What could happen if we made each day a day of thanks-giving?

What if we spent time to tell God the things we are so thankful for, in equal proportion to asking Him for our needs to be met?

What would it change? What could be made possible?

When we\'re asking, we\'re focusing on what we \'have not\',
When we are thanking, we\'re focusing on what we \'have\'.

Just a few years after launching Avenue, I was diagnosed with debilitating, spinal compression in my neck. One neurosurgeon thought it mysterious that I was even walking, given what he saw on my MRI. It had sidelined me, making what I used to take for granted challenging or impossible. Walking, shopping, and cooking would overwhelm my injured spine and undo me. I first responded with thoughts of \'this happens to \'other people\'.

After the shock of the reality wore off, I began to fully face my circumstances. I didn\'t know what the future held; there was little else to do except surgery because of the severity of the compression. Yet spinal surgery was high risk, at its best. But doctors were not willing to say this would make it all better. My spine may not rebound; only time would tell.

My biggest concern in all of this was being able to continue to be mommy to our young daughter. Post-surgery was a slow and painful recovery. Pain that looked like it would stay put. So much so, that I had wished to be gone, except for the deep well of desire to be here for my daughter. Throughout this whole season, I knew I had to control my thoughts. It was one of the few things I could control, but more importantly, I knew it was key to my health.

From my previous battles to heal from emotional trauma, to let go of bitterness and resentment, I learned things that would be my lifesavers to heal from physical trauma. I didn\'t think to pull these truths up; they bubbled forth effortlessly, helping to keep my circumstances in perspective. When I was dealt the diagnosis, soon after I got a picture in my mind that if I\'d had this injury in Calcutta, India, my fate would have been no surgery, eventual paralysis, unmedicated pain, my days spent lying on the ground begging on the street. No wheelchair. Early death. Though I have given many thanks for our country, now I am beyond thankful to God that I was given the favor to live in America. This instantly uprooted any seeds tempting to sprout up a pity party over my circumstance.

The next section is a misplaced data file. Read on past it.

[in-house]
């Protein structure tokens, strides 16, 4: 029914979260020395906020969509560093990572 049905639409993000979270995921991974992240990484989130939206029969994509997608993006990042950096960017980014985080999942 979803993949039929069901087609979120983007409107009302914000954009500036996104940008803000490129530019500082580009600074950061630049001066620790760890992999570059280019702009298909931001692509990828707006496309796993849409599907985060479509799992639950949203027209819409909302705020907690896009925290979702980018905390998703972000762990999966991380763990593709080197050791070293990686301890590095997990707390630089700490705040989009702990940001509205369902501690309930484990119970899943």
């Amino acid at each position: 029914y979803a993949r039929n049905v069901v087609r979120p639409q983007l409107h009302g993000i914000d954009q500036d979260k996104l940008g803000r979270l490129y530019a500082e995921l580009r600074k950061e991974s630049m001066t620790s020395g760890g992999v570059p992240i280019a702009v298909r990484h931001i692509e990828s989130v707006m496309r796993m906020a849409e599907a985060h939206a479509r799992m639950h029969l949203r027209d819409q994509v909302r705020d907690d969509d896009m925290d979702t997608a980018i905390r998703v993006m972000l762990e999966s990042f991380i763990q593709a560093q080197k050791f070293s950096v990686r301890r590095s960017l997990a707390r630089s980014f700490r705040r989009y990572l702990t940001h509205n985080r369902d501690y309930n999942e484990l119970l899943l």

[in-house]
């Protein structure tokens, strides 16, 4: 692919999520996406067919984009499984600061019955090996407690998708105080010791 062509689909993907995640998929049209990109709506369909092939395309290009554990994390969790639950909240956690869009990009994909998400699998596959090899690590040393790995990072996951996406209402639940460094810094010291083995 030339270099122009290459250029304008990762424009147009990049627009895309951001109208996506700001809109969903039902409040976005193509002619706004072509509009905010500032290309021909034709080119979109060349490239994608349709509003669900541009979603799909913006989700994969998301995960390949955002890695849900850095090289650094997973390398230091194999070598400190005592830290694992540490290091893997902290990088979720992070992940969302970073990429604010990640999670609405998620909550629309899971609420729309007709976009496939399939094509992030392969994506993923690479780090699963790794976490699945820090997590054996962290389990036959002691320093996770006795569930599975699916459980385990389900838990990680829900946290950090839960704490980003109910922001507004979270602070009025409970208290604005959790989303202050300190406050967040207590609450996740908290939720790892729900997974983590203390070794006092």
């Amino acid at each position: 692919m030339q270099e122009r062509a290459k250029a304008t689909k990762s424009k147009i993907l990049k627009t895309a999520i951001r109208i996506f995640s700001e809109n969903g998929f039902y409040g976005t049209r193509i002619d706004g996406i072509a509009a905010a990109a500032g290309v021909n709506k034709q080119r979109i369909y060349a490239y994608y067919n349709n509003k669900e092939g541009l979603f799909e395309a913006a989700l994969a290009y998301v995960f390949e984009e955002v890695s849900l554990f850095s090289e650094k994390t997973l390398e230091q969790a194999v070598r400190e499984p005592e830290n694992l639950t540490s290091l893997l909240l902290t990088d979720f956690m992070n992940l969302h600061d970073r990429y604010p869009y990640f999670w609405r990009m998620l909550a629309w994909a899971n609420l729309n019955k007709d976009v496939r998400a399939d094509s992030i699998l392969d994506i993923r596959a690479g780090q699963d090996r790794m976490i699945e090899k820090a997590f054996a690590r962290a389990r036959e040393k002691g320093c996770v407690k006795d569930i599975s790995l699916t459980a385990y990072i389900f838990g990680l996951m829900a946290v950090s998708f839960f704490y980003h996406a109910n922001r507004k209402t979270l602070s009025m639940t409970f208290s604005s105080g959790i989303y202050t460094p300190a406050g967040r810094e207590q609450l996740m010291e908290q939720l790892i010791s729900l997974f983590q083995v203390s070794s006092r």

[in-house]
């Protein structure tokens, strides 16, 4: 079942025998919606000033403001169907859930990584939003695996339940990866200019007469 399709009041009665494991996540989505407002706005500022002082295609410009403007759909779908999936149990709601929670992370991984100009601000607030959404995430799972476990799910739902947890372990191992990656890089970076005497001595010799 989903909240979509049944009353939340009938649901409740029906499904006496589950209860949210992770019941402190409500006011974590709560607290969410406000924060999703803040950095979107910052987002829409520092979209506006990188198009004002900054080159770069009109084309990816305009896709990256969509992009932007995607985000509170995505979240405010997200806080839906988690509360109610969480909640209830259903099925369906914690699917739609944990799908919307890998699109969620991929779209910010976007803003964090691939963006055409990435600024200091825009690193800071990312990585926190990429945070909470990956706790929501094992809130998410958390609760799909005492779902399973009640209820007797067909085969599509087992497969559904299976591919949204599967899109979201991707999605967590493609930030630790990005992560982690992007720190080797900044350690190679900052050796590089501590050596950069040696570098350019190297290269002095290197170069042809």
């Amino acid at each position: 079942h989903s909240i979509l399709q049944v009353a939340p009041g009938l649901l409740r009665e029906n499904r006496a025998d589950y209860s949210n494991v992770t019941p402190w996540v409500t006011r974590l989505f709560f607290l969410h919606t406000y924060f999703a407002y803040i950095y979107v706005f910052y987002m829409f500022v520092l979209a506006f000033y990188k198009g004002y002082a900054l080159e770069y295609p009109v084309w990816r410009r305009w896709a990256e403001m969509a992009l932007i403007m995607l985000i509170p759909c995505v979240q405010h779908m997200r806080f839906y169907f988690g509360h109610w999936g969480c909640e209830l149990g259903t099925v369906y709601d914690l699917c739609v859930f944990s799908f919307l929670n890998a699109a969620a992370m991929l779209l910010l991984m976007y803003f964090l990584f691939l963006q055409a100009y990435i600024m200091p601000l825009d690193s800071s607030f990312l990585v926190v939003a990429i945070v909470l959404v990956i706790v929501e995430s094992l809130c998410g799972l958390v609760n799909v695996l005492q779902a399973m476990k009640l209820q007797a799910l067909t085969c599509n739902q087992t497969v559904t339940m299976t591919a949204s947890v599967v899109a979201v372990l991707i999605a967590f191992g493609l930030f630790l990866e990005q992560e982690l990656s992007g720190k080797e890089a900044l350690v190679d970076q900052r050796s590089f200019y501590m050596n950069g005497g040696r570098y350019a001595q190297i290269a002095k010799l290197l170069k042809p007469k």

I\'ve had to challenge myself to do more than I felt capable of. I knew that if I gave in to my status, I would have become recliner bound, or wheelchair bound, if I did not pursue the possibilities with the optimism that gratitude generates. I have healed measurably in the ensuing years. Not everything in my body is \'back to normal\', but it is \'my new normal\'. And I am thankful that I am able to still do many things that I love, including supporting women in need through Avenue. Here are a few of the many others that have experienced the same:

Author Chelsea Balboa wrote about her own overwhelming challenge with spinal injury. It was constant gratitude that helped her accomplish what the doctors said was not possible.

A 2006 study published in Behavior Research and Therapy found that Vietnam War Veterans with higher levels of gratitude experienced lower rates of PTSD.

A personal friend battling depression made progress to healing through gratitude journaling.

Staying grounded in gratefulness is good medicine for the body, soul, and spirit! May you have a Thank filled Thanksgiving!


For over 20 years, Avenue has been providing guidance for women in pain.

Avenue for Women is ready to help you make a Healing Choice.

If you need to talk with another woman who\'s been there, or ask questions about our groups you can email women@avenue.works.